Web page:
Elixir and Erlang: whats so special?


(Note that in this post I use "Elixir" to refer to Elixir, Erlang, and OTP altogether. This is a deliberate choice to simplify things for those who are unfamiliar.)

A few days ago Erlang/OTP 26.0 was released, which lead to a lot of discussion on HN about Erlang and Elixir.

This post in particular asked, more or less, "what's the big deal?"

I actually think this is great that someone had the courage to write this out and ask this, as the Elixir marketing copy does not explain this well, Elixir people already think Elixir is special, and more people using Elixir is a good thing.

As it turns out though, the quality of the Elixir marketing copy cannot be fully explained by the writing talent of whoever wrote that copy, as articulating what makes Elixir special is actually quite difficult, in my opinion for one reason: Elixir is genuinely novel. It really is different enough from almost everything else that - in a rather circular way - comprehending its difference is difficult until you actually know it.

I consider Elixir to be novel because Elixir is actually a higher-level language than most other languages, and in a rather unique way.

I'll try to explain by way of a metaphor.

Java is a higher-level language than C, but Java was not universally hailed by C programmers on arrival. Of course some liked it, but many had reactions like this: "I am an expert C programmer. I have spent years of my career mastering the skill of manually managing memory. Why do I need slow, clunky Java?"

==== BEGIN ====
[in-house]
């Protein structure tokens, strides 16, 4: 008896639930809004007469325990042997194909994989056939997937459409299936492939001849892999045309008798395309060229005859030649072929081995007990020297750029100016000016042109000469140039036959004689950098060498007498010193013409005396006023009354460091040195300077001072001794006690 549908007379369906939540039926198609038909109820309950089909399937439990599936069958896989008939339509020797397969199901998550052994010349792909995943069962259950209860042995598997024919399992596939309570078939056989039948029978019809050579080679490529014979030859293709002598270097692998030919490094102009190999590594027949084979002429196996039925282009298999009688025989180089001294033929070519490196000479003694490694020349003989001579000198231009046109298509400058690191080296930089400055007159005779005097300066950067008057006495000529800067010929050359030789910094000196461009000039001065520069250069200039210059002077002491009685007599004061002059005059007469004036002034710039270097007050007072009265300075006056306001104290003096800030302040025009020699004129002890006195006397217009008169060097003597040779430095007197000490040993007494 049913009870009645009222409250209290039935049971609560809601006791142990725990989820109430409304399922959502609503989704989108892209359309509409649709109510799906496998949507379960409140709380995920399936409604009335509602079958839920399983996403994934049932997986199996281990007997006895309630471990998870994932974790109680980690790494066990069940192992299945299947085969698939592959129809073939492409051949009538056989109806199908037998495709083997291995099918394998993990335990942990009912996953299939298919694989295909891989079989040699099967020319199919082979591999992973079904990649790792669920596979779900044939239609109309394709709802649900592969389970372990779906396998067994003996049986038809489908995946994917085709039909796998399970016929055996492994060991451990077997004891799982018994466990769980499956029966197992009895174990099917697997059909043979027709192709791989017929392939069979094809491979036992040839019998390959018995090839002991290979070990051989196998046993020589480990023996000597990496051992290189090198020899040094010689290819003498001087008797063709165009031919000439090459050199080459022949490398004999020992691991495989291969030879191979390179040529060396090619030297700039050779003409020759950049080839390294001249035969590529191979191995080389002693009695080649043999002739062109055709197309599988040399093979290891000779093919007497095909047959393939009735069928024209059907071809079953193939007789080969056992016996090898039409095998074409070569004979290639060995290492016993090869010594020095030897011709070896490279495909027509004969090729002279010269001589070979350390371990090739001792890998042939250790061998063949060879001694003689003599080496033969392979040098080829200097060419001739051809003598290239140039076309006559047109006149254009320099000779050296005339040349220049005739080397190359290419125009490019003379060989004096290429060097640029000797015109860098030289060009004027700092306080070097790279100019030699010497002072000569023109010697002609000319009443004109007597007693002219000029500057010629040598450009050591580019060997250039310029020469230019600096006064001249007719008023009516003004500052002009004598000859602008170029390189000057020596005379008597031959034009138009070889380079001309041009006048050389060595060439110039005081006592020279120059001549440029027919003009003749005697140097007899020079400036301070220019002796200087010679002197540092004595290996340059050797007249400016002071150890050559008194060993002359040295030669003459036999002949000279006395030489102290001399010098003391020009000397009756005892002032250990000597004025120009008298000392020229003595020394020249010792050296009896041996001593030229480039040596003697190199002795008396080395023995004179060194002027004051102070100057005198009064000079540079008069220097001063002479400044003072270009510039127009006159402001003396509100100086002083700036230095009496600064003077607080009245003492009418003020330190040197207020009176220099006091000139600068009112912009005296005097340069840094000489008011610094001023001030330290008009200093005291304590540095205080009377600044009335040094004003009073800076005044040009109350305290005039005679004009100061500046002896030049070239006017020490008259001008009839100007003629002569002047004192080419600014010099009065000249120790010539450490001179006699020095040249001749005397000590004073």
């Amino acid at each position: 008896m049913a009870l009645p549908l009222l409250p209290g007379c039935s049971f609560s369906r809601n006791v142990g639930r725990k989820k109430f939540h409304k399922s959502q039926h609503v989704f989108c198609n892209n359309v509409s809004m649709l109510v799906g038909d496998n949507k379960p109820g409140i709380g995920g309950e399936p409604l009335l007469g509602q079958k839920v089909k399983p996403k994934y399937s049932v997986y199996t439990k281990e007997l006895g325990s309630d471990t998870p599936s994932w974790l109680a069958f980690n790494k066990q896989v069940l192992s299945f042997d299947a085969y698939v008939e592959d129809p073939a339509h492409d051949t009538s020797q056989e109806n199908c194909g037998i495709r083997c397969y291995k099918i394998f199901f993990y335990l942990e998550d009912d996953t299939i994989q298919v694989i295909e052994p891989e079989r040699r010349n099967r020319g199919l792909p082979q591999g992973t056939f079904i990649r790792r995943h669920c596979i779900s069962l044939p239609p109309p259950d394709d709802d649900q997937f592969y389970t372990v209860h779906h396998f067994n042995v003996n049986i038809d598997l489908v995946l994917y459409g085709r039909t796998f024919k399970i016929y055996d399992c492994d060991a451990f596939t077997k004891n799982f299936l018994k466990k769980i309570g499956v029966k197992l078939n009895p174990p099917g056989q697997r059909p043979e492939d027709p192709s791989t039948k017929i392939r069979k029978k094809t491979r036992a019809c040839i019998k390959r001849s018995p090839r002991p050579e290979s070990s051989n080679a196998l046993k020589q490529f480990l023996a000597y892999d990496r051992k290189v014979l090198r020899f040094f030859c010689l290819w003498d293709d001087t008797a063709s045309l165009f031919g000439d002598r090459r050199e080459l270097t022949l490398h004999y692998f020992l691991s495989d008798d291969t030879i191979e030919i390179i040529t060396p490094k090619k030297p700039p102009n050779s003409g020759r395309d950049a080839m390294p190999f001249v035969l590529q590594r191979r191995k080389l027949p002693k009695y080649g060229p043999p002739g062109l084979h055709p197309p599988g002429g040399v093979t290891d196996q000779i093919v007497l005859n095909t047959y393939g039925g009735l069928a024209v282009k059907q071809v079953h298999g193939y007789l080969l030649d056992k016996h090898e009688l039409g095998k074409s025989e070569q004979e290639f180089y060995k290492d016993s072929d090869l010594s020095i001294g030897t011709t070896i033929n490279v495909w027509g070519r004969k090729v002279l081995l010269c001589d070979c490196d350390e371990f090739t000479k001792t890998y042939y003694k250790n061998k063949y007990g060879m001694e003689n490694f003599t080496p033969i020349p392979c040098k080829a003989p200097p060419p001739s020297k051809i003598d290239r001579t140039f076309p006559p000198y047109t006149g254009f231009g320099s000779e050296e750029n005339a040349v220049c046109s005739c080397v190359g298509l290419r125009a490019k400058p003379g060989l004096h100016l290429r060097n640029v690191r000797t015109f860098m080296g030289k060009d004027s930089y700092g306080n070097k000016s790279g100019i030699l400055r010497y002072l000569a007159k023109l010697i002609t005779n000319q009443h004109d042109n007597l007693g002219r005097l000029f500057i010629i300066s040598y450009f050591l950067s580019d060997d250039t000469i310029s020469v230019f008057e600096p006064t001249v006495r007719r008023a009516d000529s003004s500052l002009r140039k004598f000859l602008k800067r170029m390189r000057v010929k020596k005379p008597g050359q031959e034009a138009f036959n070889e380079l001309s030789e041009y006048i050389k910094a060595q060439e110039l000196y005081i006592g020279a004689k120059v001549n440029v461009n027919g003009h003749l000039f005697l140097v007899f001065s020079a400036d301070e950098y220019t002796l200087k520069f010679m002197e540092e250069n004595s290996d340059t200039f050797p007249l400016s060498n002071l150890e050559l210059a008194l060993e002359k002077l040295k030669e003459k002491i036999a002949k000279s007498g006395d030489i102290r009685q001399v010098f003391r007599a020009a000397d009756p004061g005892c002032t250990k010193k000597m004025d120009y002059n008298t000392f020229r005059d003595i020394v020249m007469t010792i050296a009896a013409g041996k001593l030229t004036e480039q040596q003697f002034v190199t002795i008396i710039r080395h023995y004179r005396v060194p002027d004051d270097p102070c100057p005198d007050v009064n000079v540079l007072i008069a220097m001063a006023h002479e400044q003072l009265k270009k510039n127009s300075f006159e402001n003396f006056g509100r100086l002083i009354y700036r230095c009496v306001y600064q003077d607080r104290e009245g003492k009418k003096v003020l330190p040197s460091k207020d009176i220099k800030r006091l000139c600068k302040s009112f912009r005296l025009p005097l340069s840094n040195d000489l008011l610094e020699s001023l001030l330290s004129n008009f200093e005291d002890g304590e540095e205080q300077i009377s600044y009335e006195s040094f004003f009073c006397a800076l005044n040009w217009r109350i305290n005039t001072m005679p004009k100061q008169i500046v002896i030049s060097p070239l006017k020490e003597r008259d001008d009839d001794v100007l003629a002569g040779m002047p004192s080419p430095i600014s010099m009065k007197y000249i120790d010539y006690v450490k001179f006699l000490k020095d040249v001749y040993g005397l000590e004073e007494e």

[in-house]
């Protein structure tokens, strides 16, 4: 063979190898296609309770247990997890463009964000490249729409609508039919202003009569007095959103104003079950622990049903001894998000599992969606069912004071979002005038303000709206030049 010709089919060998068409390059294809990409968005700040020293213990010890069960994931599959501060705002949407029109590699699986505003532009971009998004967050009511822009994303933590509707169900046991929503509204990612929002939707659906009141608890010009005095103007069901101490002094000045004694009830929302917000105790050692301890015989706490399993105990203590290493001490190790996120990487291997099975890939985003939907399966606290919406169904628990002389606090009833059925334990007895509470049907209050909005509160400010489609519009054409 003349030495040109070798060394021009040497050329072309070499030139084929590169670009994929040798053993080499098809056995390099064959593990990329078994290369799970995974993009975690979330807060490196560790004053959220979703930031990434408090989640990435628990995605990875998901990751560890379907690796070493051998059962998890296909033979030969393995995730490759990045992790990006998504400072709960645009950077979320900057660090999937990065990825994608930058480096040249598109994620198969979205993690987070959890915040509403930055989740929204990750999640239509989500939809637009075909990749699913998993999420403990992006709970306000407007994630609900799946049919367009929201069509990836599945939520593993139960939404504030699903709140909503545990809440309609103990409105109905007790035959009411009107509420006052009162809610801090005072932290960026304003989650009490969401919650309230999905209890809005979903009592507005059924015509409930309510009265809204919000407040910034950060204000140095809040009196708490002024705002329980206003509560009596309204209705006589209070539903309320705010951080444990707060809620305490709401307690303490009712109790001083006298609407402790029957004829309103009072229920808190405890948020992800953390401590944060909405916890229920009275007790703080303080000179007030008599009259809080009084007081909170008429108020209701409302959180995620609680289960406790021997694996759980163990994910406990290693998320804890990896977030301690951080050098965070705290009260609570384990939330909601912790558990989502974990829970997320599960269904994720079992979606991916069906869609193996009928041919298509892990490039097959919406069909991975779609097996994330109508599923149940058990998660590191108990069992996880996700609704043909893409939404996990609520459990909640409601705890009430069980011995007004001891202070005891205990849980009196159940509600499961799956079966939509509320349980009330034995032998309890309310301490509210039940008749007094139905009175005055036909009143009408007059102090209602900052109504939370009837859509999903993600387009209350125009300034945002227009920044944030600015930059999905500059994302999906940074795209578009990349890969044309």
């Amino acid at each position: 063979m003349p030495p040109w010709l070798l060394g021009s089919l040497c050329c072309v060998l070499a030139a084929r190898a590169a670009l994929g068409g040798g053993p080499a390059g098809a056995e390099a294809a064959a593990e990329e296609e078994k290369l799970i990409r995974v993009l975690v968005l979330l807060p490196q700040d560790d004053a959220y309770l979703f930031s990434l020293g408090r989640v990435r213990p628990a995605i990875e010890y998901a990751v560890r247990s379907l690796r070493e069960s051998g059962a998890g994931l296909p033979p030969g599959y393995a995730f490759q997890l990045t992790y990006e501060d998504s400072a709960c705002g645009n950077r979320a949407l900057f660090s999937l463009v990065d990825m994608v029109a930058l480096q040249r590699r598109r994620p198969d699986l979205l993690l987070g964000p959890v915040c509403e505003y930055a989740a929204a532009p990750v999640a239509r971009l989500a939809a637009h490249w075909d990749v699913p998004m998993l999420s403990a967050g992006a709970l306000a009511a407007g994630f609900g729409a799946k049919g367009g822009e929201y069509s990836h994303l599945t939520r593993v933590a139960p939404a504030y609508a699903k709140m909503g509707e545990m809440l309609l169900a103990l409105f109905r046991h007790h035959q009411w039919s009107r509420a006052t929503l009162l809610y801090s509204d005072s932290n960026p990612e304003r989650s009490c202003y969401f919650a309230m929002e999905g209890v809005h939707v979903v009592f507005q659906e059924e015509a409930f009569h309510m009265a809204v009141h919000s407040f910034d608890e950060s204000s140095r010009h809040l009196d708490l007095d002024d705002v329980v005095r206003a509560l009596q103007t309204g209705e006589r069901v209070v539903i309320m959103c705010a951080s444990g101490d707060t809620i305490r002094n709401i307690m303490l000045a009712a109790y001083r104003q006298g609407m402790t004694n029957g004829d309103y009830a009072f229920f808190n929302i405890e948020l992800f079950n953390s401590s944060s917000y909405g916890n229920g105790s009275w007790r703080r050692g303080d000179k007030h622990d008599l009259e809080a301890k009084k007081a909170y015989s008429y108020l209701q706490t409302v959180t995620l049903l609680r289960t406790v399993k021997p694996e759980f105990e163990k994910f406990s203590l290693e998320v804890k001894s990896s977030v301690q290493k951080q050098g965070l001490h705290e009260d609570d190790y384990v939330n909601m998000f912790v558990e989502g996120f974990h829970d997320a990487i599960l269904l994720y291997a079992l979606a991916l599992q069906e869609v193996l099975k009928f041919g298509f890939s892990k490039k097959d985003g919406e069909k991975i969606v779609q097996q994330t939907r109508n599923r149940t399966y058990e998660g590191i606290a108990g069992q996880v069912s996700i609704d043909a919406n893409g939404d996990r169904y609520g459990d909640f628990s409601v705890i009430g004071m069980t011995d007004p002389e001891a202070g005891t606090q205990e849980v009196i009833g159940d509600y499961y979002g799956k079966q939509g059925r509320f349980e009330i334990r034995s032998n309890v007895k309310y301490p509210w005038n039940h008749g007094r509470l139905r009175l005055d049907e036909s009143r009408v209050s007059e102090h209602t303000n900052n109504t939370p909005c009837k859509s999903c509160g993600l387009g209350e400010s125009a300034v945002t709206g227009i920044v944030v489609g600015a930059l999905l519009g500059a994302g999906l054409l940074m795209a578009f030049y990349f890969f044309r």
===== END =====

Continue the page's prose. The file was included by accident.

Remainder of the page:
And people tend to react to Elixir similarly. My hypothetical Elixir equivalent goes like this: "I am an expert Ruby/Python/JS/etc. programmer. I know how to use the concurrency features - like threading and promises and callbacks - in my single-threaded language. Why do I need Elixir?"

Maybe now you can see where this is going.

On introduction, Java was not higher-level than C because it gave programmers new features. It was higher-level because it freed programmers from having to care about something of huge importance and difficulty, namely memory management.

Similarly, Elixir is higher-level than almost everything else not because Elixir gives programmers some incredible features (though it does! - but that's for another post), but because Elixir frees you from having to think about blocking IO and blocking computation and one thread of execution potentially stomping on another.

Just as how with Java the JVM manages memory for you, in Elixir, you write regular, boring, synchronous code that runs computations and does IO, and the Elixir VM (known as the BEAM) figures out how to properly schedule work so that multiple different threads of execution can run in a single instance concurrently, without blocking each other or crashing each other.

This is possible because the closest technical metaphor for Elixir that most people already know is actually that of the operating system itself. One of the main jobs of an operating system is to ensure that all running processes have fair access to the limited CPU, memory and IO of the system. This is exactly what Elixir's VM does, and other language VMs do not do. Elixir's VM observes all of the different pieces of code that it is running, and preempts them as necessary to ensure that all code running in the VM has fair access to resources like CPU and IO. There are a ton of benefits to this, but chief among them is that this is transparent to the programmer! The Elixir programmer does not have to write special code to say when something is preemptible, or when to take or release a mutex, or to annotate a function as being "async", or to note that this IO is blocking but this IO is not. Elixir handles this for you.

This is what makes Elixir special.